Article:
Trees for life

ESSENCE - Ligaya Rabago-Visaya (The Freeman) - October 17, 2019 - 12:00am

How we treat trees is an indication of how we value life. Recently, or even in the past, trees have been cut down in the name of the perennial reason of progress. This reason is as if trees are not part of an encompassing development.

In other countries, China for instance, century-old trees have been preserved. They have been labeled with some notations for the information of the present and future generation. Even those casualties of calamities, their remains are still being preserved. Each tree has a story to tell. A story of resilience and survival. And the story is part of the history of the community.   

Surprisingly, a tree is interested to keep its neighbors because together they create a special climate, which is cool, which is humid, and where every tree feels comfortable.

In our forests, for instance, the first aim should be to keep a healthy forest for the next generations. The forest is much more than timber, it is responsible to contain animal species, and when you clear-cut it and replace it, then most of those species will be run out and replaced by species which are not common to a region.

We always have to think that there has to be more than just timber within trees. Trees, which can get very old, store carbon at the same time, that's clear. But in the moment, all I see is the fast profits and in line with the myopic view of human development. There are no thoughts about the future and the next generations.

It’s a pity situation when local governments are so quick to surrender the shared responsibility of taking care of the environment by saying that they don’t have budget for it when in fact there is in their environment-related programs. When cutting down centuries-old trees seems the only easy and feasible way to do than rerouting or considering additional alternate routes or even making an underground passage as what other countries do, which we don’t have even one.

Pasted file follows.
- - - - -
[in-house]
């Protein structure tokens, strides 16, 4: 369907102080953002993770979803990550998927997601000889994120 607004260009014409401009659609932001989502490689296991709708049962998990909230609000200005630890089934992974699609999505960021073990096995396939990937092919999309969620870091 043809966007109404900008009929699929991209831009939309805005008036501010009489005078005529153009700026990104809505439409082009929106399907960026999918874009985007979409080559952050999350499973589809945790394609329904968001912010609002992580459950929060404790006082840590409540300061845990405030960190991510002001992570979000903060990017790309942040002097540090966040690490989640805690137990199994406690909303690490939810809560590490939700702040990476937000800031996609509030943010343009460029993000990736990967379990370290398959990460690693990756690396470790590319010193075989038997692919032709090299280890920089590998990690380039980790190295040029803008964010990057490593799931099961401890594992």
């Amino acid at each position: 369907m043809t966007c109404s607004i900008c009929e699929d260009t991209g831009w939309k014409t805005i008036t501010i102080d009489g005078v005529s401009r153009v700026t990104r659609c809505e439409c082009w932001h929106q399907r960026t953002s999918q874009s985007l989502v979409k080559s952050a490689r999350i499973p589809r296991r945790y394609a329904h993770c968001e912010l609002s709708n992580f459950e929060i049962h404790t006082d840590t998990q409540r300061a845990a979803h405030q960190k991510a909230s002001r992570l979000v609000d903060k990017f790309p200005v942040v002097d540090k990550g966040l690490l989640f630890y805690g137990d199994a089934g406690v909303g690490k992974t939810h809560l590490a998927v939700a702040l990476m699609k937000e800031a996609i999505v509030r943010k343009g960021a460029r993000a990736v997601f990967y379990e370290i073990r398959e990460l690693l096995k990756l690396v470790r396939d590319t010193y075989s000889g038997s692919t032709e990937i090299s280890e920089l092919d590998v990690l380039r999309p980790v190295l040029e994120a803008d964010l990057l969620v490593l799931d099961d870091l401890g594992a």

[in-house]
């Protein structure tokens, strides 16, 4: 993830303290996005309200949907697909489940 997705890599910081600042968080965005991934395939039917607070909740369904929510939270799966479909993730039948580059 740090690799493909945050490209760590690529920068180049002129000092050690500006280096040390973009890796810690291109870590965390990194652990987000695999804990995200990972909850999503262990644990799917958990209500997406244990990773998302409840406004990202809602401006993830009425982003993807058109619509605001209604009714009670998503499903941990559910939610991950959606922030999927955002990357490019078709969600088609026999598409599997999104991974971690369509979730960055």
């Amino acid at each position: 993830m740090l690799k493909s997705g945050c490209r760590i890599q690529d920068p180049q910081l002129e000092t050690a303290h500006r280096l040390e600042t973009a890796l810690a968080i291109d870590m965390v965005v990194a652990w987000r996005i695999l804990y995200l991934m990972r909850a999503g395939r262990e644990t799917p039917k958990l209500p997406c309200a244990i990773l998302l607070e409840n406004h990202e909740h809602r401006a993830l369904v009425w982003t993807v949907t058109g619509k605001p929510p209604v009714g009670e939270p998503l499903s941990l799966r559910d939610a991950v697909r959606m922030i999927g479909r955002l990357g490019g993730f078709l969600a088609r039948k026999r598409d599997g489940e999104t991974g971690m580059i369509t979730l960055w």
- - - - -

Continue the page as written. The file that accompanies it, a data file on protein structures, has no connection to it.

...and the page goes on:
A big part of our work is to convincee people about the benefits of being proactive. Planning ahead is much cheaper than reacting to catastrophes.

I am not morally troubled by the consumption of trees. Or of animals, for that matter, as long as they are all treated with respect, in a way appropriate to their species, including allowing some to grow old with dignity and die a natural death. I’ve tried to show how animal- and even human-like trees are, to feel them empathetically.

Trees are crucial in making our world the kind of place where we want to live. The best time to plant a tree is twenty years ago. And the second best time is now. A community that does not sustain trees will soon live in a world that will not sustain people.

The imagery and the substantive centrality of planting a tree have universal power in every culture and society. It is a path for us to participate in finding solutions for the environmental crisis.

Let’s consider a tree as our best friend. When we use the tree respectfully and economically, we have one of the greatest resources on earth.

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